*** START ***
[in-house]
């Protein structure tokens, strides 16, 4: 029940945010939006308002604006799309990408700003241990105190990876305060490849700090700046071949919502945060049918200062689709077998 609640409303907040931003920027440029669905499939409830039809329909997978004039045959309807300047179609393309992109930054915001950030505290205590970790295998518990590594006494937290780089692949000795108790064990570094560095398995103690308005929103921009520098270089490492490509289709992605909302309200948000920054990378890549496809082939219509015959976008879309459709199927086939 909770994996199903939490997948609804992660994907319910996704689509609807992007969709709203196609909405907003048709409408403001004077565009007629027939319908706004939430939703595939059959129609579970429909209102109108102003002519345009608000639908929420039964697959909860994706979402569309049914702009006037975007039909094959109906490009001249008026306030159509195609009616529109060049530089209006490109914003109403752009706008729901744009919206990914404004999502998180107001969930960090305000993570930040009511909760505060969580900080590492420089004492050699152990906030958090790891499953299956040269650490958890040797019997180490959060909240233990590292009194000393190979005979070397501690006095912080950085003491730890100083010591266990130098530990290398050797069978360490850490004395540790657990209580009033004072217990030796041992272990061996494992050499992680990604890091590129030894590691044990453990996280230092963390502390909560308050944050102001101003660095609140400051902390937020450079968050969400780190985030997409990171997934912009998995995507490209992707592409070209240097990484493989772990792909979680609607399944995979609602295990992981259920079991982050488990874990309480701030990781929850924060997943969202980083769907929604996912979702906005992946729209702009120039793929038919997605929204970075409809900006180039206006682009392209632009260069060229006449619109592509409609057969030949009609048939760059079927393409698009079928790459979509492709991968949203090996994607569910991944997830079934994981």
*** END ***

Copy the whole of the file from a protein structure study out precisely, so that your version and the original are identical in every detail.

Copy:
[in-house]
């Protein structure tokens, strides 16, 4: 029940945010939006308002604006799309990408700003241990105190990876305060490849700090700046071949919502945060049918200062689709077998 609640409303907040931003920027440029669905499939409830039809329909997978004039045959309807300047179609393309992109930054915001950030505290205590970790295998518990590594006494937290780089692949000795108790064990570094560095398995103690308005929103921009520098270089490492490509289709992605909302309200948000920054990378890549496809082939219509015959976008879309459709199927086939 909770994996199903939490997948609804992660994907319910996704689509609807992007969709709203196609909405907003048709409408403001004077565009007629027939319908706004939430939703595939059959129609579970429909209102109108102003002519345009608000639908929420039964697959909860994706979402569309049914702009006037975007039909094959109906490009001249008026306030159509195609009616529109060049530089209006490109914003109403752009706008729901744009919206990914404004999502998180107001969930960090305000993570930040009511909760505060969580900080590492420089004492050699152990906030958090790891499953299956040269650490958890040797019997180490959060909240233990590292009194000393190979005979070397501690006095912080950085003491730890100083010591266990130098530990290398050797069978360490850490004395540790657990209580009033004072217990030796041992272990061996494992050499992680990604890091590129030894590691044990453990996280230092963390502390909560308050944050102001101003660095609140400051902390937020450079968050969400780190985030997409990171997934912009998995995507490209992707592409070209240097990484493989772990792909979680609607399944995979609602295990992981259920079991982050488990874990309480701030990781929850924060997943969202980083769907929604996912979702906005992946729209702009120039793929038919997605929204970075409809900006180039206006682009392209632009260069060229006449619109592509409609057969030949009609048939760059079927393409698009079928790459979509492709991968949203090996994607569910991944997830079934994981």